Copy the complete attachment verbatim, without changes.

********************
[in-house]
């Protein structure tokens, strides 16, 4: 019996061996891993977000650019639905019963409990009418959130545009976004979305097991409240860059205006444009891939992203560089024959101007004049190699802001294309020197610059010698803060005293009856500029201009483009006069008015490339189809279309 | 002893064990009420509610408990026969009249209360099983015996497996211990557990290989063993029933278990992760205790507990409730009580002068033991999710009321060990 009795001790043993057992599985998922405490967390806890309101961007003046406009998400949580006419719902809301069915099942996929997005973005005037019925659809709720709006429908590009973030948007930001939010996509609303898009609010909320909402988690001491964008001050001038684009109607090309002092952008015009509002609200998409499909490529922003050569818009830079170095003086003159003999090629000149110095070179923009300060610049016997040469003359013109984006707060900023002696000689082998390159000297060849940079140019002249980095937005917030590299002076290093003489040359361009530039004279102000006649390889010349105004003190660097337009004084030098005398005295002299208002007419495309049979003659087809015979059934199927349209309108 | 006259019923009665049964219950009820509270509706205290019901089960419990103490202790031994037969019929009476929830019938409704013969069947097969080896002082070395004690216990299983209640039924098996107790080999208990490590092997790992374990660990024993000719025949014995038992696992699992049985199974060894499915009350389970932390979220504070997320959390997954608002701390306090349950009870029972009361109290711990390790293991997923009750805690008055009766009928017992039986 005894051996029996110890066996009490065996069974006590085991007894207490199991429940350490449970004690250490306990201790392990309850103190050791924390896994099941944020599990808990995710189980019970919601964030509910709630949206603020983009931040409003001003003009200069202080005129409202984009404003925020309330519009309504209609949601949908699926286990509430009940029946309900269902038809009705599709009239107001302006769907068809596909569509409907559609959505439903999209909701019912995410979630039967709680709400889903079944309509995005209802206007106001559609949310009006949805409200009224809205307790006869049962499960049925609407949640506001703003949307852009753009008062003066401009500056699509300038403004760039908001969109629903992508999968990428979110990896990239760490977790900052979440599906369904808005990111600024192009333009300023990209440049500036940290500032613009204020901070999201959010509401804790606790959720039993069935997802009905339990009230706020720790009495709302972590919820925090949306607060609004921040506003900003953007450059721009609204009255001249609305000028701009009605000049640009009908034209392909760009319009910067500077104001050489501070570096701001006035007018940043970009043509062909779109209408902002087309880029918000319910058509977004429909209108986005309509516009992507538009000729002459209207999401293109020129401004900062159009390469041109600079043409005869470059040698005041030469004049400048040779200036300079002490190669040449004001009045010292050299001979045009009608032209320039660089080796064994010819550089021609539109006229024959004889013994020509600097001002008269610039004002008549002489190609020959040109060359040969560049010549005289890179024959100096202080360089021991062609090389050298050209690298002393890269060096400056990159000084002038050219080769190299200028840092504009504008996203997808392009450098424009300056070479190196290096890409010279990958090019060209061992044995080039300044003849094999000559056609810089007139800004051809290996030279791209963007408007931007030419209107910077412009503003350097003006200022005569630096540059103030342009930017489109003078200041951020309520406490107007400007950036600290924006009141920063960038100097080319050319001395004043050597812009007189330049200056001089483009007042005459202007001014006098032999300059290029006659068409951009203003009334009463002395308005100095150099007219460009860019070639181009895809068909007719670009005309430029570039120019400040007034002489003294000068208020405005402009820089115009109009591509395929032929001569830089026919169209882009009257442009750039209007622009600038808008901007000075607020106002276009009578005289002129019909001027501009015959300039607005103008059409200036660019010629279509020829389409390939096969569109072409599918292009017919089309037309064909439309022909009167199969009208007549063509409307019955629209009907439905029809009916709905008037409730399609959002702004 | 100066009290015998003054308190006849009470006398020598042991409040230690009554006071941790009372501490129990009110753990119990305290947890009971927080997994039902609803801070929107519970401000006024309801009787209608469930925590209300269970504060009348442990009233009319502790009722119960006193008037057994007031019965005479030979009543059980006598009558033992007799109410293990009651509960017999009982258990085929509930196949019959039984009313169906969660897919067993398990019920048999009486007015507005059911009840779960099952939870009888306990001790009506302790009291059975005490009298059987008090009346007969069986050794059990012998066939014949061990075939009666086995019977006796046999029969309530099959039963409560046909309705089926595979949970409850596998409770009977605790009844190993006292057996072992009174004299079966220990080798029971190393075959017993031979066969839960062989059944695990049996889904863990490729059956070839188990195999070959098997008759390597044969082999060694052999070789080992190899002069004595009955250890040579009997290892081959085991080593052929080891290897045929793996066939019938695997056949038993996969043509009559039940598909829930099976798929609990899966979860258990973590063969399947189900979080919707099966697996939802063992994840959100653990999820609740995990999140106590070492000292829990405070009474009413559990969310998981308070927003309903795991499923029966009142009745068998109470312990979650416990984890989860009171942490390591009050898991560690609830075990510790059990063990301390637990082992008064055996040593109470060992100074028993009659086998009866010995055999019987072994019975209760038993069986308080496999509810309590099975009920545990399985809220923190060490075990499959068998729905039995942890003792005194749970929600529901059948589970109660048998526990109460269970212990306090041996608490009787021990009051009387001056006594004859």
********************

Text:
[in-house]
């Protein structure tokens, strides 16, 4: 019996061996891993977000650019639905019963409990009418959130545009976004979305097991409240860059205006444009891939992203560089024959101007004049190699802001294309020197610059010698803060005293009856500029201009483009006069008015490339189809279309 | 002893064990009420509610408990026969009249209360099983015996497996211990557990290989063993029933278990992760205790507990409730009580002068033991999710009321060990 009795001790043993057992599985998922405490967390806890309101961007003046406009998400949580006419719902809301069915099942996929997005973005005037019925659809709720709006429908590009973030948007930001939010996509609303898009609010909320909402988690001491964008001050001038684009109607090309002092952008015009509002609200998409499909490529922003050569818009830079170095003086003159003999090629000149110095070179923009300060610049016997040469003359013109984006707060900023002696000689082998390159000297060849940079140019002249980095937005917030590299002076290093003489040359361009530039004279102000006649390889010349105004003190660097337009004084030098005398005295002299208002007419495309049979003659087809015979059934199927349209309108 | 006259019923009665049964219950009820509270509706205290019901089960419990103490202790031994037969019929009476929830019938409704013969069947097969080896002082070395004690216990299983209640039924098996107790080999208990490590092997790992374990660990024993000719025949014995038992696992699992049985199974060894499915009350389970932390979220504070997320959390997954608002701390306090349950009870029972009361109290711990390790293991997923009750805690008055009766009928017992039986 005894051996029996110890066996009490065996069974006590085991007894207490199991429940350490449970004690250490306990201790392990309850103190050791924390896994099941944020599990808990995710189980019970919601964030509910709630949206603020983009931040409003001003003009200069202080005129409202984009404003925020309330519009309504209609949601949908699926286990509430009940029946309900269902038809009705599709009239107001302006769907068809596909569509409907559609959505439903999209909701019912995410979630039967709680709400889903079944309509995005209802206007106001559609949310009006949805409200009224809205307790006869049962499960049925609407949640506001703003949307852009753009008062003066401009500056699509300038403004760039908001969109629903992508999968990428979110990896990239760490977790900052979440599906369904808005990111600024192009333009300023990209440049500036940290500032613009204020901070999201959010509401804790606790959720039993069935997802009905339990009230706020720790009495709302972590919820925090949306607060609004921040506003900003953007450059721009609204009255001249609305000028701009009605000049640009009908034209392909760009319009910067500077104001050489501070570096701001006035007018940043970009043509062909779109209408902002087309880029918000319910058509977004429909209108986005309509516009992507538009000729002459209207999401293109020129401004900062159009390469041109600079043409005869470059040698005041030469004049400048040779200036300079002490190669040449004001009045010292050299001979045009009608032209320039660089080796064994010819550089021609539109006229024959004889013994020509600097001002008269610039004002008549002489190609020959040109060359040969560049010549005289890179024959100096202080360089021991062609090389050298050209690298002393890269060096400056990159000084002038050219080769190299200028840092504009504008996203997808392009450098424009300056070479190196290096890409010279990958090019060209061992044995080039300044003849094999000559056609810089007139800004051809290996030279791209963007408007931007030419209107910077412009503003350097003006200022005569630096540059103030342009930017489109003078200041951020309520406490107007400007950036600290924006009141920063960038100097080319050319001395004043050597812009007189330049200056001089483009007042005459202007001014006098032999300059290029006659068409951009203003009334009463002395308005100095150099007219460009860019070639181009895809068909007719670009005309430029570039120019400040007034002489003294000068208020405005402009820089115009109009591509395929032929001569830089026919169209882009009257442009750039209007622009600038808008901007000075607020106002276009009578005289002129019909001027501009015959300039607005103008059409200036660019010629279509020829389409390939096969569109072409599918292009017919089309037309064909439309022909009167199969009208007549063509409307019955629209009907439905029809009916709905008037409730399609959002702004 | 100066009290015998003054308190006849009470006398020598042991409040230690009554006071941790009372501490129990009110753990119990305290947890009971927080997994039902609803801070929107519970401000006024309801009787209608469930925590209300269970504060009348442990009233009319502790009722119960006193008037057994007031019965005479030979009543059980006598009558033992007799109410293990009651509960017999009982258990085929509930196949019959039984009313169906969660897919067993398990019920048999009486007015507005059911009840779960099952939870009888306990001790009506302790009291059975005490009298059987008090009346007969069986050794059990012998066939014949061990075939009666086995019977006796046999029969309530099959039963409560046909309705089926595979949970409850596998409770009977605790009844190993006292057996072992009174004299079966220990080798029971190393075959017993031979066969839960062989059944695990049996889904863990490729059956070839188990195999070959098997008759390597044969082999060694052999070789080992190899002069004595009955250890040579009997290892081959085991080593052929080891290897045929793996066939019938695997056949038993996969043509009559039940598909829930099976798929609990899966979860258990973590063969399947189900979080919707099966697996939802063992994840959100653990999820609740995990999140106590070492000292829990405070009474009413559990969310998981308070927003309903795991499923029966009142009745068998109470312990979650416990984890989860009171942490390591009050898991560690609830075990510790059990063990301390637990082992008064055996040593109470060992100074028993009659086998009866010995055999019987072994019975209760038993069986308080496999509810309590099975009920545990399985809220923190060490075990499959068998729905039995942890003792005194749970929600529901059948589970109660048998526990109460269970212990306090041996608490009787021990009051009387001056006594004859």